The eighth morn broke at length, and its first red rays discovered Hugh and Dick kneeling side by side behind the battlements of the gateway. Each of them was making petition to heaven in his own fashion for forgiveness of his sins, since they were outworn and believed that this day would be their last.
“What did you pray for, Dick?” asked Hugh, glancing at his companion’s fierce face, which in that half light looked deathlike and unearthly.
“What did I pray for? Well, for the first part let it be; that’s betwixt me and whatever Power sent me out to do its business on the earth. But for the last—I’ll tell you. It was that we may go hence with such a guard of dead French as never yet escorted two Englishmen from Avignon to heaven—or hell. Ay, and we will, master, for to-day, as they shouted to us, they’ll storm this tower; but if our strength holds out there’s many a one who’ll never win its crest.”
“Rather would I have died peacefully, Dick. Yet the blood of these hounds will not weigh upon my soul, seeing that they seek to murder us for no fault except that we saved a woman and two children from their cruel devilries. Oh! could I but know that Red Eve and Sir Andrew were safe away, I’d die a happy man.”
“I think we shall know that and much more before to-morrow’s dawn, master, or never know anything again. Look! they gather yonder. Now let us eat, for perhaps later we shall find no time.”
The afternoon drew on toward evening and still these two lived. Of all the hundreds of missiles which were shot or hurled at them, although a few struck, not one of them had pierced their armour so as to do them hurt. The walls and battlements or some good Fate had protected them. Thrice had the French come on, and thrice they had retreated before those arrows that could not miss, and as yet bridge and doors were safe.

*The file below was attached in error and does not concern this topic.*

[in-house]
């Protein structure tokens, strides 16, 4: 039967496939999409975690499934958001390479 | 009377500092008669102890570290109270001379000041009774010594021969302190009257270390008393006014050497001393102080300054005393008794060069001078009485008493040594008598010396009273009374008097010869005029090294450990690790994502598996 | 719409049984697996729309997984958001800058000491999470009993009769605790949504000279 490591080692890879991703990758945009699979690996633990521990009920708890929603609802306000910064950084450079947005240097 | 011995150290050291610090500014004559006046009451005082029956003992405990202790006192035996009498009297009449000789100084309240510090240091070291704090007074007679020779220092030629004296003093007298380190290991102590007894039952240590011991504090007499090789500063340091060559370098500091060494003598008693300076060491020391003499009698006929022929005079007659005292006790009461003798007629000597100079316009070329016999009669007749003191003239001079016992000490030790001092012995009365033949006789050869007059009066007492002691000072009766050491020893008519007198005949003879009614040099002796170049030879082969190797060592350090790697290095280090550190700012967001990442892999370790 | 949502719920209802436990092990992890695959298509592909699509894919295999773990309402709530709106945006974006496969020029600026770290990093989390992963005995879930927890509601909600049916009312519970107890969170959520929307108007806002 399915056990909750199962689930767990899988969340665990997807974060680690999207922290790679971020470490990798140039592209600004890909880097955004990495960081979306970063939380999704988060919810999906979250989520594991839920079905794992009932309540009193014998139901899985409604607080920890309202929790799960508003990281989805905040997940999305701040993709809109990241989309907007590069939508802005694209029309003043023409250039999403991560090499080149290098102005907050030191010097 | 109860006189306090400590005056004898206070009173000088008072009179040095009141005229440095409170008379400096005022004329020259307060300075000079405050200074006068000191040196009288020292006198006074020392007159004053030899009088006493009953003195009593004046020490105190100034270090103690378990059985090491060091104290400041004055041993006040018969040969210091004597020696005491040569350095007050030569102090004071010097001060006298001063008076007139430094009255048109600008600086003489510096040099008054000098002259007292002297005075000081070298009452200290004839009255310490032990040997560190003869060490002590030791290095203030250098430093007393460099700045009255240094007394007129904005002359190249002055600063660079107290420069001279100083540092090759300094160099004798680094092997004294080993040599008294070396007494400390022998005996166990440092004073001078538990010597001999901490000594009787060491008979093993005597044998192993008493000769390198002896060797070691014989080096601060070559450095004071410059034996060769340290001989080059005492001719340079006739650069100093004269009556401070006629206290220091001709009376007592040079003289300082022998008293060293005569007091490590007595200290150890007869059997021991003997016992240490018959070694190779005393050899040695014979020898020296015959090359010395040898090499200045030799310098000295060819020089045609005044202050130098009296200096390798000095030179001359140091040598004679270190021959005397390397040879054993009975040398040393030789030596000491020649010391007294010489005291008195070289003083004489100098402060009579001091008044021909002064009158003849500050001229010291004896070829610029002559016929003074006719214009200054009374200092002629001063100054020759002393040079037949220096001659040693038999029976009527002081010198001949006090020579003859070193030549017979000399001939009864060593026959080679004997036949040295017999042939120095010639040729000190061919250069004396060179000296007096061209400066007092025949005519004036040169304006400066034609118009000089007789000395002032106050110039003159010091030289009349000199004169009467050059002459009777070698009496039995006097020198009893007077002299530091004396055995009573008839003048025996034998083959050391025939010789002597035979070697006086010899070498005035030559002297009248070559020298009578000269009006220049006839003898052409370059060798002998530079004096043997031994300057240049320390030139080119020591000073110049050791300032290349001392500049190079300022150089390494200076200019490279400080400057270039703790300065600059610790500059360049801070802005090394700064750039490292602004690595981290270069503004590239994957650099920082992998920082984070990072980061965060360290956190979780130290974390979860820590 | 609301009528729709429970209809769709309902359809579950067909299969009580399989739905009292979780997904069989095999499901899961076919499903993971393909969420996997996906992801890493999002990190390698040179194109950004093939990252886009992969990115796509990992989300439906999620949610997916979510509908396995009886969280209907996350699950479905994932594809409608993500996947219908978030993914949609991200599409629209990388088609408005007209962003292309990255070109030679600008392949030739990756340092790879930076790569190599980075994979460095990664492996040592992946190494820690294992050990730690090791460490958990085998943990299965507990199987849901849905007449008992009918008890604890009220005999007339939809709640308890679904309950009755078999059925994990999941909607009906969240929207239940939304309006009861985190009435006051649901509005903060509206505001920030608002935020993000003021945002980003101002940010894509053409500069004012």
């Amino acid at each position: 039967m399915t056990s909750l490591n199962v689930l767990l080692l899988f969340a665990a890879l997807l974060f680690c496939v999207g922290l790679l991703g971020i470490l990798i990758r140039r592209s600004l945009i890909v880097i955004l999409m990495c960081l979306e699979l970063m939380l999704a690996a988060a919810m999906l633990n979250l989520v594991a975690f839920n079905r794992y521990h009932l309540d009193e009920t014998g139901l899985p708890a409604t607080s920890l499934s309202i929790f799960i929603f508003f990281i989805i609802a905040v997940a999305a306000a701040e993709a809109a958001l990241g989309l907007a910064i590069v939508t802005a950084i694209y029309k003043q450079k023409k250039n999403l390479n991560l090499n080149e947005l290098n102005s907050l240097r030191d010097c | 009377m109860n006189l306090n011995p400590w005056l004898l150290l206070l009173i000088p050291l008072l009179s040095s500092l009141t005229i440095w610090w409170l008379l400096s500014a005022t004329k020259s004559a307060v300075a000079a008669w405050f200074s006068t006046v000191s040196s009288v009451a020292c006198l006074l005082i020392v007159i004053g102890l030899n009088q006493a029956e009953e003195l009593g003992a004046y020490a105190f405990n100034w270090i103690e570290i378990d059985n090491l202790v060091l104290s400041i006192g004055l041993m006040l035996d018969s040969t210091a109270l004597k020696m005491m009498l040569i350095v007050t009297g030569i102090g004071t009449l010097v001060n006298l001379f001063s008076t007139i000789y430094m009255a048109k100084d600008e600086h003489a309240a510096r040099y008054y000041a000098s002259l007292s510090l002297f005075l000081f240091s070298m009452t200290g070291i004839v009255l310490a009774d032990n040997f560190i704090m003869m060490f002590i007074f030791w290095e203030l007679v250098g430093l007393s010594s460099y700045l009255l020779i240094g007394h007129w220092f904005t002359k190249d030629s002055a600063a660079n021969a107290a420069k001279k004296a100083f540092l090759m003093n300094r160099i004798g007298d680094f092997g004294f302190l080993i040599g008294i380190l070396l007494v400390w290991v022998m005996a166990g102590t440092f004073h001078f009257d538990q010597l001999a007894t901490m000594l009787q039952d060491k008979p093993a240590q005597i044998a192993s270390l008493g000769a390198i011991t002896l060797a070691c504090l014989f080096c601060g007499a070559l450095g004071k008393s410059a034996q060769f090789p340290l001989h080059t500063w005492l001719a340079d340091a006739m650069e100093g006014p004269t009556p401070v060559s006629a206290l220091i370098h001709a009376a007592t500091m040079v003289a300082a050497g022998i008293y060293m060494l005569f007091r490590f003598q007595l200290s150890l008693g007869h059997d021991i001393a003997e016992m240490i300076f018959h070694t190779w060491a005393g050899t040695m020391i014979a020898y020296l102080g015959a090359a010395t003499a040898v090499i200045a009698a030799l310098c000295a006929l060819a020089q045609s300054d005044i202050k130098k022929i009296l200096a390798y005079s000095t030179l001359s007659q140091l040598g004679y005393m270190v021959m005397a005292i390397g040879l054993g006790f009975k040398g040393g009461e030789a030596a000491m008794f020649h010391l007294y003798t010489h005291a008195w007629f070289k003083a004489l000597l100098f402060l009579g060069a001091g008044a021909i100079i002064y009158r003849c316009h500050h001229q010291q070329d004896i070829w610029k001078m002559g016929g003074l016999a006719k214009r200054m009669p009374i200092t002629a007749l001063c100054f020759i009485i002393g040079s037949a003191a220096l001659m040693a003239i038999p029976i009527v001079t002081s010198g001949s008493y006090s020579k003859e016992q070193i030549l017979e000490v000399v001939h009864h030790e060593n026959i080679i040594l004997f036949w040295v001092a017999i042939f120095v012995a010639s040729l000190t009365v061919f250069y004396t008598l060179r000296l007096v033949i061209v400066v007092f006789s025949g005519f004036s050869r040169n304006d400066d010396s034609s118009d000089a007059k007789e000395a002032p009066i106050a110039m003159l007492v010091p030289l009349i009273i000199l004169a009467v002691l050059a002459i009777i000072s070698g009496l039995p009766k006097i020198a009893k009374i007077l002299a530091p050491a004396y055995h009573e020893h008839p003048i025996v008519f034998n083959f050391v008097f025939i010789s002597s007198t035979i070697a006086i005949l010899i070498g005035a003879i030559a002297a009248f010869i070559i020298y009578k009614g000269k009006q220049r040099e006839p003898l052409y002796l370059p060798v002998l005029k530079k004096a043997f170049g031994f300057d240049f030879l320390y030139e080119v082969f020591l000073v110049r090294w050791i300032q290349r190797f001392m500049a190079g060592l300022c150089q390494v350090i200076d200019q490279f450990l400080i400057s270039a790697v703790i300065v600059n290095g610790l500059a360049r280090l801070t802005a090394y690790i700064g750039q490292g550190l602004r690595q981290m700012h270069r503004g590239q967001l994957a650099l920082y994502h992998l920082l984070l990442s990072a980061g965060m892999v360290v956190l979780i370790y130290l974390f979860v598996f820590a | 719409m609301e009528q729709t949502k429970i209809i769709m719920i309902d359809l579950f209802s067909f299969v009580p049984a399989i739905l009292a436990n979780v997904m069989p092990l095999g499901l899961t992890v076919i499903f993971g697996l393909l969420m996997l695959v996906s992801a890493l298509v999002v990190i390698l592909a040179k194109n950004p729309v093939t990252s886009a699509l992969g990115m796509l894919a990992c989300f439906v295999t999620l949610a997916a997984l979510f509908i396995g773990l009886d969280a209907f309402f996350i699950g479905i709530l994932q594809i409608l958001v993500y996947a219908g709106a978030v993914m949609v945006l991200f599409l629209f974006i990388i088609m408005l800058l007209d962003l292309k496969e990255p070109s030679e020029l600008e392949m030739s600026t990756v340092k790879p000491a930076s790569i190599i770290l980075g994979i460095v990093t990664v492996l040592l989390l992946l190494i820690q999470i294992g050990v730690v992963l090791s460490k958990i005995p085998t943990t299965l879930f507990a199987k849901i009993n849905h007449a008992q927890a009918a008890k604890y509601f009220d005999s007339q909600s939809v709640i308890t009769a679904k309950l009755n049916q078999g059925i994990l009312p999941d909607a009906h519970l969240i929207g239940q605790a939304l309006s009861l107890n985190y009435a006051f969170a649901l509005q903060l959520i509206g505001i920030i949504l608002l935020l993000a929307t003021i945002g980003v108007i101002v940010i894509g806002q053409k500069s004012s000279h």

“Look,” said Dick as he set down a cup of wine that he had drained, for his thirst was raging, “they send an embassy,” and he pointed to a priest, the same mad-eyed fellow who preached in the square when the notary Basil led them into a trap, and to a man with him who bore a white cloth upon a lance. “Shall I shoot them?”
“Nay,” answered Hugh; “why kill crazed folk who think that they serve God in their own fashion? We will hear what they have to say.”
Presently the pair stood within speaking distance, and the priest called out:
“Hearken, you wizards. So far your master the devil has protected you, but now your hour has come. We have authority from those who rule this city and from the Church to summon you to surrender, and if you will not, then to slay you both.”
“That, you shameless friar,” answered Hugh, “you have been striving to do these many days. Yet it is not we who have been slain, although we stand but two men against a multitude. But if we surrender, what then?”
“Then you shall be put upon your trial, wizards, and, if found guilty, burned; if innocent, set free.”
“Put upon our trial before our executioners! Why, I think those fires are alight already. Nay, nay, mad priest, go back and tell those whom you have fooled that if they want us they can come and take us, which they’ll not do living.”
Then the furious friar began to curse them, hurling at them the anathemas of the Church, till at length Dick called to him to begone or he would send an arrow to help him on the road.
So they went, and presently the sun sank.
“Now let us beware,” said Dick. “The moon is near her full and will rise soon. They’ll attack between times when we cannot see to shoot.”
“Ay,” answered Hugh, “moreover, now this gateway is no place for us. Of arrows there are few left, nor could we see to use them in the dark. The stones too are all spent and therefore they can bridge the moat and batter down the doors unharmed.”
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